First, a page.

by Sandra Renew, Issue 4 editor
Welcome to Not Very Quiet Issue 4, Performing Gender. It has been exhilarating to read the 202 submissions to this issue (around 400 poems) from Australia and many other countries.
This issue is dedicated to Judith Butler whose philosophy and theorising about the complexity of gender performance was our inspiration for this collection of poetry.
Performance of gender is the struggle every one of us undertakes throughout our lives to ‘get it right’, to refuse and rebel against confining restraint, to present our conservative and radical selves to the different worlds we inhabit. Performance of gender is universal, lifelong, playful, serious, a life and death concern that, like the weather, is always already there. It demands our thoughtful engagement within the social and political structures of all households, communities and governments.
Selecting poems for this issue was extremely challenging and strongly debated by the editorial panel. We looked for ‘good’ poetry that moved us, that reflected widely and inclusively many possibilities of intersectional gender performance.
The poems selected use many poetic forms to engage directly with the choices made in living and performing gender, sexuality and desire. They give us fresh, new content and poetry that is memorable and thought-provoking, from perspectives reflecting class, race, gender identification, age and other social divisions.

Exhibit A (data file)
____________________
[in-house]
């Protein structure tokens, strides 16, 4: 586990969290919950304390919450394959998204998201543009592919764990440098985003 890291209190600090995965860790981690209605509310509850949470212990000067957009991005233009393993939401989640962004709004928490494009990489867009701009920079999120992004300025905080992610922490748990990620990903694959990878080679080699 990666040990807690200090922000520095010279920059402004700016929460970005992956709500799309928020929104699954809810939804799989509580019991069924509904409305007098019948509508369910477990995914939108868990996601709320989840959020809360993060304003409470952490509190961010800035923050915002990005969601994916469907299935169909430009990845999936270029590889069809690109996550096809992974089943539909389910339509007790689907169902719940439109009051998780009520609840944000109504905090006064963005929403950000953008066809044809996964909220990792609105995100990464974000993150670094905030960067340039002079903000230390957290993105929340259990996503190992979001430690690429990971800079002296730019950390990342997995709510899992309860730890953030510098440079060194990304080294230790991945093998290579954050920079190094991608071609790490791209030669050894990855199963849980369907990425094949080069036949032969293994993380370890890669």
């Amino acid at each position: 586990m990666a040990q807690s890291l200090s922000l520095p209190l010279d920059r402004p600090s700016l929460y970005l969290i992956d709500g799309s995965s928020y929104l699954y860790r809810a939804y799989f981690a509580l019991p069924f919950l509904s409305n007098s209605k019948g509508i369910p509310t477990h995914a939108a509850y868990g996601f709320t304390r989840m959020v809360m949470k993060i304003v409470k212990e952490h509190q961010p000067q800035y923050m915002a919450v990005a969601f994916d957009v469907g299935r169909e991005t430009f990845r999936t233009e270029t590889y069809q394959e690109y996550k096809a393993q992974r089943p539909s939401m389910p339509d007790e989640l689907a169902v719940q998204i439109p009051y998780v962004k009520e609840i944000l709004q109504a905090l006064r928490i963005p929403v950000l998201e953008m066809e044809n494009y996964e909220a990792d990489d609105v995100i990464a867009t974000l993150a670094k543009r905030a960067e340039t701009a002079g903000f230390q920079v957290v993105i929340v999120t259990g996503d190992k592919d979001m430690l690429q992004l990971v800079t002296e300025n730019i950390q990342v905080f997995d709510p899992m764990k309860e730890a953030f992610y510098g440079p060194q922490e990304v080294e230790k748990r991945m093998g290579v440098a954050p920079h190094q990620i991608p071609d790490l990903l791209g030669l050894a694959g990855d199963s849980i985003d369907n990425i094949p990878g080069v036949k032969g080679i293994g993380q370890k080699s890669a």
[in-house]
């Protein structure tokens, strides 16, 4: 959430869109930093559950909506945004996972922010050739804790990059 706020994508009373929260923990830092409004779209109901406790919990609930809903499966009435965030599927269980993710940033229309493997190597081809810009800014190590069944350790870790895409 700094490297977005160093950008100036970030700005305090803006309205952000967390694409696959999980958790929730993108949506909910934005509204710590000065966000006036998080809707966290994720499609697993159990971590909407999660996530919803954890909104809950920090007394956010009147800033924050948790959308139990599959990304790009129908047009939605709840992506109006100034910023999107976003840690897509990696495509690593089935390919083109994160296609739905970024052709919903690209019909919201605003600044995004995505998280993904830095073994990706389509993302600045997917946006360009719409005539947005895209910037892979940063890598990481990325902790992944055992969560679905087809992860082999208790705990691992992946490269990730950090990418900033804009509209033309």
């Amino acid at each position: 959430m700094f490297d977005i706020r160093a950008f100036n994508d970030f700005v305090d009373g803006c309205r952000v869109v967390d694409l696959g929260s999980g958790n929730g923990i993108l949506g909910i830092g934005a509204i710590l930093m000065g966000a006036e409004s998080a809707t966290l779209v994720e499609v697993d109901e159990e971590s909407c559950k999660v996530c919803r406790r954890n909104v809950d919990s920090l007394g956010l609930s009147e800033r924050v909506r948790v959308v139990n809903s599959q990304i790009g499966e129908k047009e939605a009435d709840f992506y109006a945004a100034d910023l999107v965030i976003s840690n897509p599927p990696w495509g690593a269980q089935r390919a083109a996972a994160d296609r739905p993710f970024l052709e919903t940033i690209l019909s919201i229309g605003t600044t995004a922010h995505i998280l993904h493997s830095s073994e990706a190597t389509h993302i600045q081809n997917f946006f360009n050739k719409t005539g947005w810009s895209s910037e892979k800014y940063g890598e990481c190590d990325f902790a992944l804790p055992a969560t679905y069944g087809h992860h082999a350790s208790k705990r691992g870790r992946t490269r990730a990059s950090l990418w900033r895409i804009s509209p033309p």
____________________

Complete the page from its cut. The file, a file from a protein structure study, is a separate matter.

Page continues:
I’d like to thank the other founding editor of Not Very Quiet, Moya Pacey, and Guest Editor for this Issue, K A Nelson, for their belief in Performing Gender as a substantial and provocative theme, and their enthusiasm for reading to find excellence through the blind selection process.
A new section for our journal showcases a poem from each of our editors, Sandra Renew, Moya Pacey, Anita Patel, Lisa Brockwell and K A Nelson, demonstrating their different relationships to the theme.
A very special thank you to Production Manager Tikka Wilson, whose new section, a photo-essay on performing the feminine, has contributed hugely to making this exciting Performing Gender theme accessible.